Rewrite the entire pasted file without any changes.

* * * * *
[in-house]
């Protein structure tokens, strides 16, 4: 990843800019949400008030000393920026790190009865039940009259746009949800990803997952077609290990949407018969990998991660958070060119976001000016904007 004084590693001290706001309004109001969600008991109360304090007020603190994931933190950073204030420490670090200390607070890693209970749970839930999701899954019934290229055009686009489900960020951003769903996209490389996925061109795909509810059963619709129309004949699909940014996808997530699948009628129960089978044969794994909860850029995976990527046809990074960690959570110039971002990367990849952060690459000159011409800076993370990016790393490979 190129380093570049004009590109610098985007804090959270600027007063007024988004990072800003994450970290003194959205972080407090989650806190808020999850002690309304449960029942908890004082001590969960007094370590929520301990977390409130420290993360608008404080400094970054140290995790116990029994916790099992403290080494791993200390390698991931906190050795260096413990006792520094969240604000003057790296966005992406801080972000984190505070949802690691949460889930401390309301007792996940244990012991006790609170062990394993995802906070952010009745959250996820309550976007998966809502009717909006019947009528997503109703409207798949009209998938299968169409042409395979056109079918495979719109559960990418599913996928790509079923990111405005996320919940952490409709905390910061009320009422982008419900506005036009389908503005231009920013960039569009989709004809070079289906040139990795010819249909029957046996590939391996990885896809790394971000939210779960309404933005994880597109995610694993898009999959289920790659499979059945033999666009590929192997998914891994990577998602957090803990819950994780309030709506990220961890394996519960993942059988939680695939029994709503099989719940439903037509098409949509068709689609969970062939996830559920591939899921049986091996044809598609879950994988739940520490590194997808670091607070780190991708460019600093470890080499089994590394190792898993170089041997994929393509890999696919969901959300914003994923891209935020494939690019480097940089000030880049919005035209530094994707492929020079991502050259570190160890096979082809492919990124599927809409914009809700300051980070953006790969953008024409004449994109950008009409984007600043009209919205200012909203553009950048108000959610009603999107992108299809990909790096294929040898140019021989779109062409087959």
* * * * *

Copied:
[in-house]
């Protein structure tokens, strides 16, 4: 990843800019949400008030000393920026790190009865039940009259746009949800990803997952077609290990949407018969990998991660958070060119976001000016904007 004084590693001290706001309004109001969600008991109360304090007020603190994931933190950073204030420490670090200390607070890693209970749970839930999701899954019934290229055009686009489900960020951003769903996209490389996925061109795909509810059963619709129309004949699909940014996808997530699948009628129960089978044969794994909860850029995976990527046809990074960690959570110039971002990367990849952060690459000159011409800076993370990016790393490979 190129380093570049004009590109610098985007804090959270600027007063007024988004990072800003994450970290003194959205972080407090989650806190808020999850002690309304449960029942908890004082001590969960007094370590929520301990977390409130420290993360608008404080400094970054140290995790116990029994916790099992403290080494791993200390390698991931906190050795260096413990006792520094969240604000003057790296966005992406801080972000984190505070949802690691949460889930401390309301007792996940244990012991006790609170062990394993995802906070952010009745959250996820309550976007998966809502009717909006019947009528997503109703409207798949009209998938299968169409042409395979056109079918495979719109559960990418599913996928790509079923990111405005996320919940952490409709905390910061009320009422982008419900506005036009389908503005231009920013960039569009989709004809070079289906040139990795010819249909029957046996590939391996990885896809790394971000939210779960309404933005994880597109995610694993898009999959289920790659499979059945033999666009590929192997998914891994990577998602957090803990819950994780309030709506990220961890394996519960993942059988939680695939029994709503099989719940439903037509098409949509068709689609969970062939996830559920591939899921049986091996044809598609879950994988739940520490590194997808670091607070780190991708460019600093470890080499089994590394190792898993170089041997994929393509890999696919969901959300914003994923891209935020494939690019480097940089000030880049919005035209530094994707492929020079991502050259570190160890096979082809492919990124599927809409914009809700300051980070953006790969953008024409004449994109950008009409984007600043009209919205200012909203553009950048108000959610009603999107992108299809990909790096294929040898140019021989779109062409087959």